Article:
15 answers

"Federal Taxes Not Being Withheld from Some of My Paychecks"

Hello mommies!!! I started a part time job at the end of March and just recently noticed that I have a total of 6 paychecks that do not have federal taxes withheld. Now, someone told me that if you do not make a lot of money, they do not take federal taxes out - which doesn't make any sense because the other checks have federal coming out. Why is this happening? Is this normal? What should I do to correct this and make sure I don't owe at the end of the year? Thanks in advance for your advice!!

What can I do next?

Featured Answers

I think you should talk to payroll/HR regarding this. It sounds like you should have federal taxes witheld and you will need to pay it at tax time if not enough was taken out.

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You are probably fine - just didn't make enough on those weeks to have any federal taxes withheld due to the number of exemptions you have claimed. Does your stub show you as Single or Married and the number of exemptions claimed? Mine does - and there have been times that no federal has been withheld on mine due to the number of exemptions and the amount of pay - and it did kinda make me take a second look! I went and looked up the tables and made sure it was all ok!

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I think you should talk to payroll/HR regarding this. It sounds like you should have federal taxes witheld and you will need to pay it at tax time if not enough was taken out.

1 mom found this helpful

Are they taking out Social Security?

If yes then depending on your income level they might not take out federal witholding.

If they are not taking out either, make sure they are not treating you like an independant contractor, then you would be resposnible for paying the SS and any fed owed as well.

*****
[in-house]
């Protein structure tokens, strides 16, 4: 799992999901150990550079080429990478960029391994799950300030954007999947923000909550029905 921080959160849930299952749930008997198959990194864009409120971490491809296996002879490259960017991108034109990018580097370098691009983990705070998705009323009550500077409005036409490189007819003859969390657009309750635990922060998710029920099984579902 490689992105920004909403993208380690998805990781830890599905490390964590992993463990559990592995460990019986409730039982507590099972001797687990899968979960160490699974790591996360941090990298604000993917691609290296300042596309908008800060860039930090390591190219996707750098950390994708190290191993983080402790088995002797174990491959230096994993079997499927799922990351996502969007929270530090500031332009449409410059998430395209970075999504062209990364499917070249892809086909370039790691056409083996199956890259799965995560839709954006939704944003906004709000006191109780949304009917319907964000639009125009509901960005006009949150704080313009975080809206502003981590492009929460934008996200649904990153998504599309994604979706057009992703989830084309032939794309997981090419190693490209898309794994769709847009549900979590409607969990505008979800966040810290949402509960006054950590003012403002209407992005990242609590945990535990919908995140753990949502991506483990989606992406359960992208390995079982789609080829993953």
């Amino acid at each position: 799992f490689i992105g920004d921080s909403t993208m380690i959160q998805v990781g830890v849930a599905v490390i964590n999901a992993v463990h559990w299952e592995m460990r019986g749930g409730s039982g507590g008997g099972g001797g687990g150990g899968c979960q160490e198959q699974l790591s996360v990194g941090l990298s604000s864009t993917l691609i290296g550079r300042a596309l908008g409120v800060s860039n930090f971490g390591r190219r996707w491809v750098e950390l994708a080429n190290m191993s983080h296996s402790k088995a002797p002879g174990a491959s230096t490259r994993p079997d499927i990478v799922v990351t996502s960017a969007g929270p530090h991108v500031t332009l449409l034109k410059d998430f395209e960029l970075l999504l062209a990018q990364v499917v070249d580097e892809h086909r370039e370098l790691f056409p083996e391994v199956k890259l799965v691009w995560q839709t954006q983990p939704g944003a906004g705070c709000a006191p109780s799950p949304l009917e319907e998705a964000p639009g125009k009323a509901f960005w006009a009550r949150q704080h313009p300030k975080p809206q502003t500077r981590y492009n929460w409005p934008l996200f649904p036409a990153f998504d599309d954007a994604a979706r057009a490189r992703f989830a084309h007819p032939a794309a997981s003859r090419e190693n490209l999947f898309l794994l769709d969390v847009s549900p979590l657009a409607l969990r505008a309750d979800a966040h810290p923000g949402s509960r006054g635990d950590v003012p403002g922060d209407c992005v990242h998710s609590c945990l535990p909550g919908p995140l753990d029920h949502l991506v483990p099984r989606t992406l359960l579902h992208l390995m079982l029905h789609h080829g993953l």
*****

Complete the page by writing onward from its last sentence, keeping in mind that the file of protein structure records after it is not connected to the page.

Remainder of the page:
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Hi, R.:
Ask your employer these questions?
Good luck.

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To clarify, you're reffering to federal withholding taxes (not FICA or Medicare).

Your employer is legally obligated to make deductions according to what you specified on your W4 form. So if your basically making the same amount each week, then your correct it would not make sense that some checks have withholding and others don't. However, if your gross pay changes from week to week, it makes perfect sense.

Depending on the type of computer system that is being used to issue the payroll checks, it may indicate your federal filing status on the stub - ie. M (married) 2 (allowances). Make sure that it agrees to what you indicated on your W4 form.

If you are claiming Married with 0 allowances you must earn at least $270 per week before your employer will begin withholding for federal income taxes. The more allowances you claim the higher the amount of pay before withholding begins.

Do you have a tax advisor or someone who prepares your income taxes? It might be a good idea to contact them to avoid any surprises at the end of the year.

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To get the maximum amount of taxes withheld from your paycheck, fill out your W4 as single with 0 dependent exemptions. It may be that you don't make enough money per check for federal taxes to be withheld but all those little checks will add up.

Simple fill out another W4, Single or Married but withholding at the higher single rate, and 0 for the dependant exemptions.

Ask your payroll when the cut off time is for this hitting your paycheck. All the best to you from an accountant.

I forget the exact amount, but you have to make about $250.00 before any taxes come out. If you are worried you can always change your W4, or request a flat amount taken out (like %5 a paycheck)

I wouldn't be too alarmed though check in with HR just to be sure.

The IRS describes fed tax as a "pay-as- you-go tax". They help you pay for your annual federal tax liability by withholding an "approximate" amount each pay period. This is so much easier for most Americans to stomach than getting a huge fed tax bill at the end of the year would be.

The IRS further says that "If your income is low enough that you will not have to pay income tax for the year, you may be exempt from withholding." So they may look at your paycheck and guess that if this is how much you will regularly make every payroll, you PROBABLY won't surpass minimum income requirements this year. I have no idea what 2010's min income level is.

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